Stephan was a perpetual scholar. Those who knew him described him as a true polymath. Not only was he professionally an Economics academic, but one who sought to understand every aspect of his subject – the discipline’s founding theories, philosophies and scholars. This truly enabled him to uniquely bring economic thought to life. On his academic ‘travels’ he also picked up a degree in psychology; was an accomplished linguist; constructed his own computers on (then seemingly strange) ‘open source’ platforms (to which he also contributed), was active in modern politics and was a very talented photographer too! [see his photos here]
None of us are quite sure just how many languages Stephan could speak, we just know that he seemed to be able to converse with everybody – and he always had interesting facts about roots of words and phrases in languages. He was certainly able to teach fluently in both English and Spanish.
At Liverpool, he was instrumental in the development of the PPE (Philosophy, Politics & Economics) degree which was taught for the first time in 2018 and continued to champion its aims throughout. His collective interest also developed in him an impressive expertise in the area of behavioural economics which he taught at the Treasury and as a visiting faculty, he was the first ever to teach this discipline in the Mexican western region at the University of Guadalajara.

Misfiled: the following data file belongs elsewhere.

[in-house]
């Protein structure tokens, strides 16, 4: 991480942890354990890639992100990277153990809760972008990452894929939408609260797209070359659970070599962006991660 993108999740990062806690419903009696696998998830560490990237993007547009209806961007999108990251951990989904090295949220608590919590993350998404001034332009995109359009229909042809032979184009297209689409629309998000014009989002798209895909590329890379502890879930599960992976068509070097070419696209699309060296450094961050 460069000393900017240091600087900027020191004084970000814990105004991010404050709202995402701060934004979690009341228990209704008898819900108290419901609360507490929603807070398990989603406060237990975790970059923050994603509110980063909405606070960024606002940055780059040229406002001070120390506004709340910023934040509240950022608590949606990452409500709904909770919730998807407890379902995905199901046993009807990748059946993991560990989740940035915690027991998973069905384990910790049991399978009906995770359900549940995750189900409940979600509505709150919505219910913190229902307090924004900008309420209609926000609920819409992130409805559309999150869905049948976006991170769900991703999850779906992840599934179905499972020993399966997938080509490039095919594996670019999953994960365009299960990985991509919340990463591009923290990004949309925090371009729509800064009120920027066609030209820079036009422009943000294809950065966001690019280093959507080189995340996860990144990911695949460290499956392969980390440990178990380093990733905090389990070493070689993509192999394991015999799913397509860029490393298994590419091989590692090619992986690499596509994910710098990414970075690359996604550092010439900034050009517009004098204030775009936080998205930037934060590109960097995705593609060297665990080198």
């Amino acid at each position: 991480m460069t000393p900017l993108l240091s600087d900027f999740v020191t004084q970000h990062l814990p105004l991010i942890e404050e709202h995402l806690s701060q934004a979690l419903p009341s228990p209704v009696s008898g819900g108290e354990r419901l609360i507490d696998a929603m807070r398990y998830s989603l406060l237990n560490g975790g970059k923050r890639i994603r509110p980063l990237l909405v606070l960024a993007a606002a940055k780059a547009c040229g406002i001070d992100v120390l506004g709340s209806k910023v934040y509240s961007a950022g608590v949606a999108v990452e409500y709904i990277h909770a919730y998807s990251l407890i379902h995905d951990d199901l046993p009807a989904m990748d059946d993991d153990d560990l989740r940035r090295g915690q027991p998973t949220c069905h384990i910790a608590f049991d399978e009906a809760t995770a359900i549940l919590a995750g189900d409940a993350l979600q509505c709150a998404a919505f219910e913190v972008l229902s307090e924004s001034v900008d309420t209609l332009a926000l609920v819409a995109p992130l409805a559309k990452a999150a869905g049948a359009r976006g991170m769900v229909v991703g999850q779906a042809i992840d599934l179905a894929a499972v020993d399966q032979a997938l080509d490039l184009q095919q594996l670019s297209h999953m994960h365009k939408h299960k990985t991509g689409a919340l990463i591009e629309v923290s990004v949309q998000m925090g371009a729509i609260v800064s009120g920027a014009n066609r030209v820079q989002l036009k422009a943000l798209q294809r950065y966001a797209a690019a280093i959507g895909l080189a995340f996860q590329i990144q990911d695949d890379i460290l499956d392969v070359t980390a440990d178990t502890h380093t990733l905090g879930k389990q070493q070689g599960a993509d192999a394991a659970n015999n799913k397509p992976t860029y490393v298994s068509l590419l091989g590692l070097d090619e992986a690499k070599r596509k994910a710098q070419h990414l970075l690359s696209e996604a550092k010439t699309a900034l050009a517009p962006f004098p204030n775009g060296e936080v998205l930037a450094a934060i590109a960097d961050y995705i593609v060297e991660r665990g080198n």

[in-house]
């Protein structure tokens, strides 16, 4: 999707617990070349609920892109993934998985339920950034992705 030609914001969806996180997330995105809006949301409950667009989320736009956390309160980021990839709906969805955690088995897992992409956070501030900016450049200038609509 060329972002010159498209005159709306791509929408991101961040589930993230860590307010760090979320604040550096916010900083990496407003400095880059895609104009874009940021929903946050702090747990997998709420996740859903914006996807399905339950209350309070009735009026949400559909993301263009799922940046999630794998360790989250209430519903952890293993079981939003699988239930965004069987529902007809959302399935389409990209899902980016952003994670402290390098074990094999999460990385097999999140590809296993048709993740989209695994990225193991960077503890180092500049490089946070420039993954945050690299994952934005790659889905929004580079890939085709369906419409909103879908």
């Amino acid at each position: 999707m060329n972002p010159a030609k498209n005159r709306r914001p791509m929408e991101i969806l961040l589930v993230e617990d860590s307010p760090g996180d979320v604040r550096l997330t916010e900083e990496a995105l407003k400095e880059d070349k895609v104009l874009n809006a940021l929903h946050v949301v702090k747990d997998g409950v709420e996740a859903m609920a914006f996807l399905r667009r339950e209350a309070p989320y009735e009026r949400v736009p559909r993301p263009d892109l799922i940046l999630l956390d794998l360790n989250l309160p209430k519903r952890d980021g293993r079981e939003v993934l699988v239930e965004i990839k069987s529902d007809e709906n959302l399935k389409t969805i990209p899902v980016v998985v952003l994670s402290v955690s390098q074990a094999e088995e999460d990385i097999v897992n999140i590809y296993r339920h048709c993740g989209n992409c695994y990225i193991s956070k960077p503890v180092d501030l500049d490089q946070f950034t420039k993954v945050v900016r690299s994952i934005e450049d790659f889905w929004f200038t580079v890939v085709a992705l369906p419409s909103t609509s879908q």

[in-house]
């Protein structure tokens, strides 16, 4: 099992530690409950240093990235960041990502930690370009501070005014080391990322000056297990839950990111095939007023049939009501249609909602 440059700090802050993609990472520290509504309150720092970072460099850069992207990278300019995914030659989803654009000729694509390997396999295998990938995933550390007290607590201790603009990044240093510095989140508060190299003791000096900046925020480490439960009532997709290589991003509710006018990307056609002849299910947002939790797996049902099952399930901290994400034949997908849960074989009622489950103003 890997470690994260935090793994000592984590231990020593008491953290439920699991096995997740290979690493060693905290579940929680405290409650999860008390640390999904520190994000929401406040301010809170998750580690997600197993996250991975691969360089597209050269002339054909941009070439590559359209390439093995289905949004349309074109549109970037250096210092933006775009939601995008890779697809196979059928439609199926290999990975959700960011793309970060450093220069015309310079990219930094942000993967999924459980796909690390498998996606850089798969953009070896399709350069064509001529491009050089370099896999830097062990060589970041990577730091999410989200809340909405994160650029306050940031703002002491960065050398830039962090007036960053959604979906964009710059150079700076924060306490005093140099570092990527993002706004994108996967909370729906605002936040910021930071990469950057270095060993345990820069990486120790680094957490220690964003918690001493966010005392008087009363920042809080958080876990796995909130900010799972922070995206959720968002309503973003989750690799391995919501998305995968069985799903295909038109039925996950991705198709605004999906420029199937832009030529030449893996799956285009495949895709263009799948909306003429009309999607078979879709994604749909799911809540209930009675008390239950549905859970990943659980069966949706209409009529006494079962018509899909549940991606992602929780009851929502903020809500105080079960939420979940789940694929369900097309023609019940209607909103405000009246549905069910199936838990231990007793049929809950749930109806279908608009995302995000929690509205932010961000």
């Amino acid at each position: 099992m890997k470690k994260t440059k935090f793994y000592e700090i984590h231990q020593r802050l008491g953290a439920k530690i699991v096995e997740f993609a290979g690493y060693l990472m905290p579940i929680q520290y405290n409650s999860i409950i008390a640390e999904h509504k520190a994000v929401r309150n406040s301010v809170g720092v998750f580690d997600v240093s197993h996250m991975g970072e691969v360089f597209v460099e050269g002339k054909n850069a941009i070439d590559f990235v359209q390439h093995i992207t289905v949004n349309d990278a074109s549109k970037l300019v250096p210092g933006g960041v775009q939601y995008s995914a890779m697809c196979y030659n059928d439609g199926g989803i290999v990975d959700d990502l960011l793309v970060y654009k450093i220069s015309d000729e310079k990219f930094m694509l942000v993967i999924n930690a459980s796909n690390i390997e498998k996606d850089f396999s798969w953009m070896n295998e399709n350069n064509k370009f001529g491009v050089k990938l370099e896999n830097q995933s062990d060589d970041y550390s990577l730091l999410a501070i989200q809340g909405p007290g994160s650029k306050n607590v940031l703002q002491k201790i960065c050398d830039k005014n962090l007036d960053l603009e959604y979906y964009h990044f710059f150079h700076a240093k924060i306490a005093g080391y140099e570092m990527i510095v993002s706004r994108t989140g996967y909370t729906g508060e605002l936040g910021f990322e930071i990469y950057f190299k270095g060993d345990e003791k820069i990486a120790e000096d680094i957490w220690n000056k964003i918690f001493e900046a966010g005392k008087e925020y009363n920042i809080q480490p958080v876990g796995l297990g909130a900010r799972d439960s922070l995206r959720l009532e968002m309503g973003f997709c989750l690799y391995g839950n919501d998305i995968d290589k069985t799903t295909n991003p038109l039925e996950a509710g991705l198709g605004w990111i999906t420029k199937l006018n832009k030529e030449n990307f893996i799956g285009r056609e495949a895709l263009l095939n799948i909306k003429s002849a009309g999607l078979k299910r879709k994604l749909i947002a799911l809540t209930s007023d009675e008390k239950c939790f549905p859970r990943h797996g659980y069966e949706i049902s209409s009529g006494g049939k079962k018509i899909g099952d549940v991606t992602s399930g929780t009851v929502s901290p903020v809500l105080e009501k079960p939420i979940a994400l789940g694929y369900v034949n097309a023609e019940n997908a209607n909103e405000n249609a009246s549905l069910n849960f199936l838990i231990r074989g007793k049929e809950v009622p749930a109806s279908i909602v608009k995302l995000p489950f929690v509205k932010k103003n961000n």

Pluralism was very important to Stephan – and throughout his life he fought hard for academic and political freedoms. His mother fondly remembers his ‘challenging’ years, getting involved in political demonstrations and movements. Indeed, he was a leading advocate for ending forced military conscription in Germany – and on its cessation in 2011 he was quoted as having been highly instrumental. Just another part of Stephan’s legacy.
In the last few years of his life Stephan also gave of himself as a University of Liverpool representative Governor of Queens School, Chester. His assession to the governing board was both swift and unanimous and his fellow governors remember how whenever ideas were mooted, Stephan could always be relied upon to provide an interesting or challenging perspective.